We stand with you, our Black family. At Kidding Around Yoga, we are a worldwide multicultural community committed to bringing the teaching of yoga to children and families worldwide. Our aspirations have always been to treat all humans with dignity, respect and care. We recognize that aspirations and intentions are different from impact. Our good intentions have not diminished the impact of our lack of understanding. We acknowledge the harm experienced by Black people and people of color within our organization. We have been blind to the ways in which white supremacy culture has been at play within our materials, structures and communications. We are deeply humbled and saddened to start to realize the extent to which BIPOC have been harmed, undersupported, ignored, dismissed, asked to perform emotional labor for free, and otherwise not held in the ways we aspire to hold everyone. We appreciate those who continued to point out to us our blindspots, even when we failed to listen or honor the wisdom they were bringing. We apologize. We know it is not enough. We are committing to strengthening our anti-racist actions, to continue looking deeper into our structures and personal biases, and to make ongoing changes to embody the teachings of yoga.

This is a time to wake up, to speak up, to stand up. This is a time to fight for what is right and educate those who are still in the dark. Every Black life matters. We all recognize that these are not new issues, but this IS a new opportunity to be allies and agents of change, in large and small ways. Let us not hide from this challenge or wait for someone else to do the heavy lifting. We each have a voice and a responsibility to fight for a better, more just and peaceful world. Join us as we listen, as we learn, as we change, and as we do what we do best: share the ancient and powerful practice of yoga and meditation with children across the globe.

In addition to the ways in which KAY supports bringing yoga to all children, we specifically recognize and commit to the following:

► Our materials and content need to be reviewed and updated. Some existing content contains ideas or themes rooted in racist structures we are now becoming aware of. These have caused harm and discrimination, and we are committed to a thorough review and action steps. We will give updates as to our actions regarding these materials.

We also recognize that we have not fully understood what cultural appropriation of yoga looks like. We understand that, in certain instances, we have used yoga in a way that has diminished its roots and caused harm to the culture from which it arises. We are undergoing a deep review of our materials and marketing, in this light, and will give updates as to our actions as a result of this review.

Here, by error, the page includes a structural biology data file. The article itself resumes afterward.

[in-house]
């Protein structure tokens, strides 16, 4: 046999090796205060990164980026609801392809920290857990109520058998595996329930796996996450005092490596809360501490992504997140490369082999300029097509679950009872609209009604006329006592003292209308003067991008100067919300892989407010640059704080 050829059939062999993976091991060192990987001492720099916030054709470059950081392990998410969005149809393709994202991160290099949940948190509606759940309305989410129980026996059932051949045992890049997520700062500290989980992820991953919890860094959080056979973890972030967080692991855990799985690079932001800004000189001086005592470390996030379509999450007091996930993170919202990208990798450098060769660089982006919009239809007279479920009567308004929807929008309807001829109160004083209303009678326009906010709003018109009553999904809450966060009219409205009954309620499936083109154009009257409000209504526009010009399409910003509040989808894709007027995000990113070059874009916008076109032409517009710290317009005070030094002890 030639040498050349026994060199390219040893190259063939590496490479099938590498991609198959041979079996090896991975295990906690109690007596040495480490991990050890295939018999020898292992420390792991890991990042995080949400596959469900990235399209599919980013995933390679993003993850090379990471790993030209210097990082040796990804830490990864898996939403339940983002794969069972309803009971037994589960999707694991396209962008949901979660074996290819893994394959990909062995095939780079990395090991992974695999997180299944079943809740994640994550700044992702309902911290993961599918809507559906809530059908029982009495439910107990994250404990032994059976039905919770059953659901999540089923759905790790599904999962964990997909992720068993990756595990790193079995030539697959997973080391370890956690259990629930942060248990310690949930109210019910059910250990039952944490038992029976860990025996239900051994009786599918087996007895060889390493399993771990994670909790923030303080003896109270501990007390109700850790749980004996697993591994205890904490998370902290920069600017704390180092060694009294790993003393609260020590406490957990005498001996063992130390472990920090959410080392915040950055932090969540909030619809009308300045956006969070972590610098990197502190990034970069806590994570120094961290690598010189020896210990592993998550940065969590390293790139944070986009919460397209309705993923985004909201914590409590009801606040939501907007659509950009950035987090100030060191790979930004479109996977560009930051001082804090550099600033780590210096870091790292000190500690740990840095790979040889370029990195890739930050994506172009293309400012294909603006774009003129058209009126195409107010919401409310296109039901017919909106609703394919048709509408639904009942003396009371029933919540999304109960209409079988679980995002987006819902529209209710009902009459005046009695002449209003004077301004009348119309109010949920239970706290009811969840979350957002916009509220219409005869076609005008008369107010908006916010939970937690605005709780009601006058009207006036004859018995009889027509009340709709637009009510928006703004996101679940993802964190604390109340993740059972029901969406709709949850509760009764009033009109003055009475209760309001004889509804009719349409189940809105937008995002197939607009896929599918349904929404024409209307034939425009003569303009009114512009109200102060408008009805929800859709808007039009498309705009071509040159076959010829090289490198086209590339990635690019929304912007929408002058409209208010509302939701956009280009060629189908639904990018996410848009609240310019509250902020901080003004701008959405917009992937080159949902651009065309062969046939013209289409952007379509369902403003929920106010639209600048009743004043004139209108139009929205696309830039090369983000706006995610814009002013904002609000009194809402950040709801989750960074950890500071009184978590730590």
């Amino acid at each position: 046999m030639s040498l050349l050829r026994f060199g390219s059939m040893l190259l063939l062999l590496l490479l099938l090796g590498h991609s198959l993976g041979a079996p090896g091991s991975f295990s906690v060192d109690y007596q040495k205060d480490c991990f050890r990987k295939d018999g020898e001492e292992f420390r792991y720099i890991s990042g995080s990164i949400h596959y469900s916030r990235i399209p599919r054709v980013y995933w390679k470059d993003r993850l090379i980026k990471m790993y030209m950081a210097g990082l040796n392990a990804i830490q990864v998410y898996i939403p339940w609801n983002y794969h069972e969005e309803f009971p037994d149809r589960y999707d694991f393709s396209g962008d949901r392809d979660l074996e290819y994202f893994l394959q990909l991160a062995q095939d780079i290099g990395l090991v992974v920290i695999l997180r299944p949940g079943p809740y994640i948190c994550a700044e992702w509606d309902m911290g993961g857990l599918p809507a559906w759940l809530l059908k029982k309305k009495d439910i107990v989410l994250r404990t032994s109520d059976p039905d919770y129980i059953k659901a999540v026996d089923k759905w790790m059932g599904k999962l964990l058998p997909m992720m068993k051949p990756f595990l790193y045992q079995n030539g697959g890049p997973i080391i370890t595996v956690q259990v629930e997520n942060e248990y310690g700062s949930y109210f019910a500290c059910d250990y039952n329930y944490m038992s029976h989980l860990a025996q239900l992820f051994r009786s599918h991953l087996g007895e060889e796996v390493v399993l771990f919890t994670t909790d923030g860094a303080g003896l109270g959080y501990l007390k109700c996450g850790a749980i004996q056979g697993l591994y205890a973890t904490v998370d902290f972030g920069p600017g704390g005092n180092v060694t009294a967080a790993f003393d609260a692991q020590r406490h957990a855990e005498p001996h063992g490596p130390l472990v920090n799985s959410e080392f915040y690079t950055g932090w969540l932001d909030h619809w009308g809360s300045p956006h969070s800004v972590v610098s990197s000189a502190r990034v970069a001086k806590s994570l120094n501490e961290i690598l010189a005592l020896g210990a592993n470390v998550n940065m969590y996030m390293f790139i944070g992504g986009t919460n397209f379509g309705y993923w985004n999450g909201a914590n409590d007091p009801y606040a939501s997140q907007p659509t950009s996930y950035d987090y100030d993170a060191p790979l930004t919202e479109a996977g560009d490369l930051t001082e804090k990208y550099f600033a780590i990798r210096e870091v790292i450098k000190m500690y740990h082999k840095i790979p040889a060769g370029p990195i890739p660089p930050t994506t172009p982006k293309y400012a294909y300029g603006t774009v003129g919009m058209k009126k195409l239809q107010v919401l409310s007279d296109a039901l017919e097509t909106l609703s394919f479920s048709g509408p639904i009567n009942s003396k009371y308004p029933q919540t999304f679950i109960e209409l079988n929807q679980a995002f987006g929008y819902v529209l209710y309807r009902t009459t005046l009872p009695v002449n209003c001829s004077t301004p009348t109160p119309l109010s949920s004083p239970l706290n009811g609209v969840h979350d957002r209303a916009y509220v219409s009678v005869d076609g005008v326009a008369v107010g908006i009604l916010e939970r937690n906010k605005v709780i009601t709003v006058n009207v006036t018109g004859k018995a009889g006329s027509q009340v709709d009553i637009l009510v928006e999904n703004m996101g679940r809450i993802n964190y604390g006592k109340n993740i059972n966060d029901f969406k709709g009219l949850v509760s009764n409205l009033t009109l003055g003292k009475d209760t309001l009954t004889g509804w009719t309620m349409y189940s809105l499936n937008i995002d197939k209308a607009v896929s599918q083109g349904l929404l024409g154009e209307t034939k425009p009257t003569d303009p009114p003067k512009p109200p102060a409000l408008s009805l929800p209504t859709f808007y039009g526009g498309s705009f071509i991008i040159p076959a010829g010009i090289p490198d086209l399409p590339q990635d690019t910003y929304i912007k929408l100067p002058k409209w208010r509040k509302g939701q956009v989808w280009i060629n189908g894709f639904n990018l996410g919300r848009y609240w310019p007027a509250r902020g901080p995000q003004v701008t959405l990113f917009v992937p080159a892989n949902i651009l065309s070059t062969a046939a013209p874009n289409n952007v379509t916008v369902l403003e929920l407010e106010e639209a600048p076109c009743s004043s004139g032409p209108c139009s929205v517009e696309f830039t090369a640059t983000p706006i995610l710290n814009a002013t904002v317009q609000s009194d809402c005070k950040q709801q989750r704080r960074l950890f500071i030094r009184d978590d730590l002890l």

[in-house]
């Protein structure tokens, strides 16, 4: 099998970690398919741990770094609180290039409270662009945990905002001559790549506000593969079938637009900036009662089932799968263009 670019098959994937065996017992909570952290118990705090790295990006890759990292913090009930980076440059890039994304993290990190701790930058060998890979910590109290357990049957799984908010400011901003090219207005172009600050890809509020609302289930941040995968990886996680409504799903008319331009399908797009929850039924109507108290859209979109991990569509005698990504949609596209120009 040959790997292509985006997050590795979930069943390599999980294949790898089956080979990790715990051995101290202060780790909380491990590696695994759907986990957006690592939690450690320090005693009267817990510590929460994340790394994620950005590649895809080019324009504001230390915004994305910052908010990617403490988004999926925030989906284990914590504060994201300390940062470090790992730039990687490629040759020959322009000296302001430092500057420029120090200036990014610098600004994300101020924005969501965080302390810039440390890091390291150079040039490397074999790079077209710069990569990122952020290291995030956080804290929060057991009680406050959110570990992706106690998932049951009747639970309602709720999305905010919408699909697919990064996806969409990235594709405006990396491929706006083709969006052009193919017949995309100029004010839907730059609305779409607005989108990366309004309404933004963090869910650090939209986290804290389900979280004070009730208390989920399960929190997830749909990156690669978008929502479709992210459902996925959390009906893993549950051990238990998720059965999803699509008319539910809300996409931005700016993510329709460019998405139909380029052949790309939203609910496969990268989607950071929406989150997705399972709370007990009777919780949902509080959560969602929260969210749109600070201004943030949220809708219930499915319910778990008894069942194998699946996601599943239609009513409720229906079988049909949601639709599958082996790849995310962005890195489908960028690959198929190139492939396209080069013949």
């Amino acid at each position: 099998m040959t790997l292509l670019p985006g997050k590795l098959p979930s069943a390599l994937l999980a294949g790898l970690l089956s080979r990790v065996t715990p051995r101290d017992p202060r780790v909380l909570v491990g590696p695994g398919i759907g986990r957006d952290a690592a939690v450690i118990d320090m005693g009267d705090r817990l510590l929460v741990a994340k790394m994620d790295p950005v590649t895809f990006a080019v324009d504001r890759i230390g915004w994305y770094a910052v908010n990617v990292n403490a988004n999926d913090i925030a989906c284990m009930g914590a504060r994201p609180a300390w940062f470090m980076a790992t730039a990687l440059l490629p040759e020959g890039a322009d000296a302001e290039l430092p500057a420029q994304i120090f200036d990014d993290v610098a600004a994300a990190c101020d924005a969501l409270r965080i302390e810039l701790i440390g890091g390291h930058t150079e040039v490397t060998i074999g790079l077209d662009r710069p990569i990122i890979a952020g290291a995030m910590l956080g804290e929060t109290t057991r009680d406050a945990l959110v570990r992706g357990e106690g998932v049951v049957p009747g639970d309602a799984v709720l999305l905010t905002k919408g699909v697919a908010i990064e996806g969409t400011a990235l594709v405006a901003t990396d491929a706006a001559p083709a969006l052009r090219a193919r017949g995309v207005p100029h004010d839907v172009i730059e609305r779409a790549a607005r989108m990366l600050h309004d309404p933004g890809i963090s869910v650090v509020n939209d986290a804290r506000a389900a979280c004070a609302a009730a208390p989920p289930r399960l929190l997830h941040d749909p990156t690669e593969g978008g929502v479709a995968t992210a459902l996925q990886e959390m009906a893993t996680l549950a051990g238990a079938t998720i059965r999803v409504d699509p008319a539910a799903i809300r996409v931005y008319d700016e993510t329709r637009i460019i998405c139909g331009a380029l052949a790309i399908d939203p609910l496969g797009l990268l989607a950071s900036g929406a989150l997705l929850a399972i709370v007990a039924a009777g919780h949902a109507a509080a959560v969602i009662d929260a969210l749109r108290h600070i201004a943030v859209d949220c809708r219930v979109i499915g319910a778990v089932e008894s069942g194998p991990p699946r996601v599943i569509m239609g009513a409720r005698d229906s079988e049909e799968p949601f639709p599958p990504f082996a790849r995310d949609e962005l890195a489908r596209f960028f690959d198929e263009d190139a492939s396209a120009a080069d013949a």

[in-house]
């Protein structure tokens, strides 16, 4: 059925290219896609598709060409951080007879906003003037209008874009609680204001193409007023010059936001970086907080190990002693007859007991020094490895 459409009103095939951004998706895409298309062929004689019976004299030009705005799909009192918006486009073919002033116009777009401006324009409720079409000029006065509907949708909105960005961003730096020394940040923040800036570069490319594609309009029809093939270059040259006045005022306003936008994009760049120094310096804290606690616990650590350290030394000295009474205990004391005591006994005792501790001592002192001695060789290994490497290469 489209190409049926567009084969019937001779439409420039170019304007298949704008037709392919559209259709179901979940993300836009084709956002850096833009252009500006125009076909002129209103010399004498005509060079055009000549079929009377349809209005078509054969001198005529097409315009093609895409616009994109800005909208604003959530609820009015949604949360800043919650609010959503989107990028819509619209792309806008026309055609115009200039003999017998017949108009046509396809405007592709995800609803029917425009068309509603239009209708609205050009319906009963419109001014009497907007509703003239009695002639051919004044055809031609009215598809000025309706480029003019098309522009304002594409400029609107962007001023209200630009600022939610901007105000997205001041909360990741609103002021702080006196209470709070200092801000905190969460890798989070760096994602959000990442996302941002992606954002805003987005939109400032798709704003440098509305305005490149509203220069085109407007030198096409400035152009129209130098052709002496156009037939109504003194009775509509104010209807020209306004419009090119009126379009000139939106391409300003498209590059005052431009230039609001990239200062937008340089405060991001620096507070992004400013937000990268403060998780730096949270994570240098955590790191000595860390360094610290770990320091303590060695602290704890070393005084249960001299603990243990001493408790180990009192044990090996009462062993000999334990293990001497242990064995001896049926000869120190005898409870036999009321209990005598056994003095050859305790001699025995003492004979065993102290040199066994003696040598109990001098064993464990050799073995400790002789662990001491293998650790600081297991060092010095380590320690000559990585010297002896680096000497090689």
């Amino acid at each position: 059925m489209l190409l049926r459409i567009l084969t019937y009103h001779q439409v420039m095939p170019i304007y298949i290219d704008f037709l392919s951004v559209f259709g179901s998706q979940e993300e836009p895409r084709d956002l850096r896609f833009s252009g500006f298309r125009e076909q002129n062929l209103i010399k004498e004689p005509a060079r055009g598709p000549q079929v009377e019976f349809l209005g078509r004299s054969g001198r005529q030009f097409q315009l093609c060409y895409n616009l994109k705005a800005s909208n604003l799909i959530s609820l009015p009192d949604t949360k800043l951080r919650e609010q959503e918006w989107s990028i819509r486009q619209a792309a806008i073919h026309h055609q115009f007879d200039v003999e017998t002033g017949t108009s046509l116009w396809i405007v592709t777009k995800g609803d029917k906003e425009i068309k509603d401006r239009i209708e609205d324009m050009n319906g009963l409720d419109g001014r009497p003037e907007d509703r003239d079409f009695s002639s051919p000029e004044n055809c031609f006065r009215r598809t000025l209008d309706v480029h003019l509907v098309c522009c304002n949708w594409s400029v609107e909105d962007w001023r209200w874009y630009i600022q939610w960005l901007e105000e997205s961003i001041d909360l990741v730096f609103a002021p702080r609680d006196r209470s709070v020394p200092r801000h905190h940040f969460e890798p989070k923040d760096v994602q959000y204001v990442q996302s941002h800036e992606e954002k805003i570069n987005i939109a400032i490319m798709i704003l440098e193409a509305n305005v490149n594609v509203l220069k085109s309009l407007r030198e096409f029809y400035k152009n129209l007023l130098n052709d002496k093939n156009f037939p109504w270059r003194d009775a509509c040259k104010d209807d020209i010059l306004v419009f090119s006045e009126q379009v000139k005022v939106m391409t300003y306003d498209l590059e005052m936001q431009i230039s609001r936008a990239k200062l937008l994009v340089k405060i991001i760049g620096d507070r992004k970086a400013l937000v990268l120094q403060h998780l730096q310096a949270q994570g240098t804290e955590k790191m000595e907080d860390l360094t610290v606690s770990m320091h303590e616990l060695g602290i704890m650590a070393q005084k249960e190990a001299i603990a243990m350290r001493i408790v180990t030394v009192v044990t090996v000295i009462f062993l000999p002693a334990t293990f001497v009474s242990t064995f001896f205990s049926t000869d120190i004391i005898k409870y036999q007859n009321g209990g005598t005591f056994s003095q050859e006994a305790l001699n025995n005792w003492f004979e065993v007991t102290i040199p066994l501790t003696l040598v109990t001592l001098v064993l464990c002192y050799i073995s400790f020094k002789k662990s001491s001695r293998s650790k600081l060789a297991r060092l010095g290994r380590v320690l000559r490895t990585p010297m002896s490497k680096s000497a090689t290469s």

We also recognize that asking our Black teachers to share what they are doing to guide themselves through these “trying times” was felt as insensitive by many teachers. It was not our intention to cause harm in this way, but we understand how this is emotional labor, and that teachers need to be compensated for this. We will compensate any teachers we call upon to support us in this process.

We acknowledge the lack of Black leadership within KAY, and are actively expanding the leadership team to include and elevate Black wisdom and voices. This week, we are delighted to welcome Shawandra Ford and Camelia Brown onto the leadership team. We will continue to expand our team in the coming weeks.

We are revamping our KAY4ALL training to include specific anti-racist training. We will make it mandatory and included for all trainees and trainers. Meanwhile, KAY Leadership is undergoing anti-racist trainings themselves, which will be ongoing.

We are in the process of allocating resources to support scholarships for BIPOC trainees, to fund classes in underserved communities, and to offer financial support to organizations upholding anti-racism and helping make yoga accessible and available to BIPOC families.

In order to move forward and accomplish the mandates listed above, we have created a Justice Task Force. The JTF will identify and implement the changes needed within KAY. The JTF consists of seasoned and new team leaders committed to serving to create an anti-racist culture within our organization.

We will be adding tasks to the list, as we grow and evolve in our understanding of what needs to be done. We hope you will join us in doing this work in your own lives.

We are open to feedback, but we understand that it is no one’s job but ours to look, to learn, to digest, and to take action. We stand by our commitment to become an anti-racist organization whose work uplifts, supports and learns from Black wisdom and leadership.

Please email if you wish to reach out to us in regard to this statement, whether it’s feedback, an offer to join our efforts, or you want to be kept up to date with these promises.